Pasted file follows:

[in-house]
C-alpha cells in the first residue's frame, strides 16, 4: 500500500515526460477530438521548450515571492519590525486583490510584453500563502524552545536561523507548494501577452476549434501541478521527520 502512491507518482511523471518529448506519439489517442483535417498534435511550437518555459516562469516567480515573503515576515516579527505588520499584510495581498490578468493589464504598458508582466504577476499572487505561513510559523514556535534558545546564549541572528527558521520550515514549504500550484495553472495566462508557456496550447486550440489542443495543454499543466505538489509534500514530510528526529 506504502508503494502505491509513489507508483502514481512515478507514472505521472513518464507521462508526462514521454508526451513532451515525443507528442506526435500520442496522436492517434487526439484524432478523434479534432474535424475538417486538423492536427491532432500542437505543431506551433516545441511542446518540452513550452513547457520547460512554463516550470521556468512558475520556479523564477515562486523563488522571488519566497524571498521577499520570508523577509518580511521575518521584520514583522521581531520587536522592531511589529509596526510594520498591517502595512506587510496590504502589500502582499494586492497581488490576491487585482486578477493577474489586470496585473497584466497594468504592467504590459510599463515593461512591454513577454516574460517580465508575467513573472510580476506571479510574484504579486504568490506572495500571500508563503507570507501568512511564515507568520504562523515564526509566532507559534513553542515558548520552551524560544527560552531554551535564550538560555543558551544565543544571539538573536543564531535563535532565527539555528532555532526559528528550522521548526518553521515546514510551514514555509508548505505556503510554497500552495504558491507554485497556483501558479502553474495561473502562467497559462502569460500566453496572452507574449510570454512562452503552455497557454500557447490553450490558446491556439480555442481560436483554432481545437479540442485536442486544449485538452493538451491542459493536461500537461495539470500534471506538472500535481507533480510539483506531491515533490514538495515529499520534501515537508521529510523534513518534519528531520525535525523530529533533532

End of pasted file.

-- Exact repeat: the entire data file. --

[in-house]
C-alpha cells in the first residue's frame, strides 16, 4: 500500500515526460477530438521548450515571492519590525486583490510584453500563502524552545536561523507548494501577452476549434501541478521527520 502512491507518482511523471518529448506519439489517442483535417498534435511550437518555459516562469516567480515573503515576515516579527505588520499584510495581498490578468493589464504598458508582466504577476499572487505561513510559523514556535534558545546564549541572528527558521520550515514549504500550484495553472495566462508557456496550447486550440489542443495543454499543466505538489509534500514530510528526529 506504502508503494502505491509513489507508483502514481512515478507514472505521472513518464507521462508526462514521454508526451513532451515525443507528442506526435500520442496522436492517434487526439484524432478523434479534432474535424475538417486538423492536427491532432500542437505543431506551433516545441511542446518540452513550452513547457520547460512554463516550470521556468512558475520556479523564477515562486523563488522571488519566497524571498521577499520570508523577509518580511521575518521584520514583522521581531520587536522592531511589529509596526510594520498591517502595512506587510496590504502589500502582499494586492497581488490576491487585482486578477493577474489586470496585473497584466497594468504592467504590459510599463515593461512591454513577454516574460517580465508575467513573472510580476506571479510574484504579486504568490506572495500571500508563503507570507501568512511564515507568520504562523515564526509566532507559534513553542515558548520552551524560544527560552531554551535564550538560555543558551544565543544571539538573536543564531535563535532565527539555528532555532526559528528550522521548526518553521515546514510551514514555509508548505505556503510554497500552495504558491507554485497556483501558479502553474495561473502562467497559462502569460500566453496572452507574449510570454512562452503552455497557454500557447490553450490558446491556439480555442481560436483554432481545437479540442485536442486544449485538452493538451491542459493536461500537461495539470500534471506538472500535481507533480510539483506531491515533490514538495515529499520534501515537508521529510523534513518534519528531520525535525523530529533533532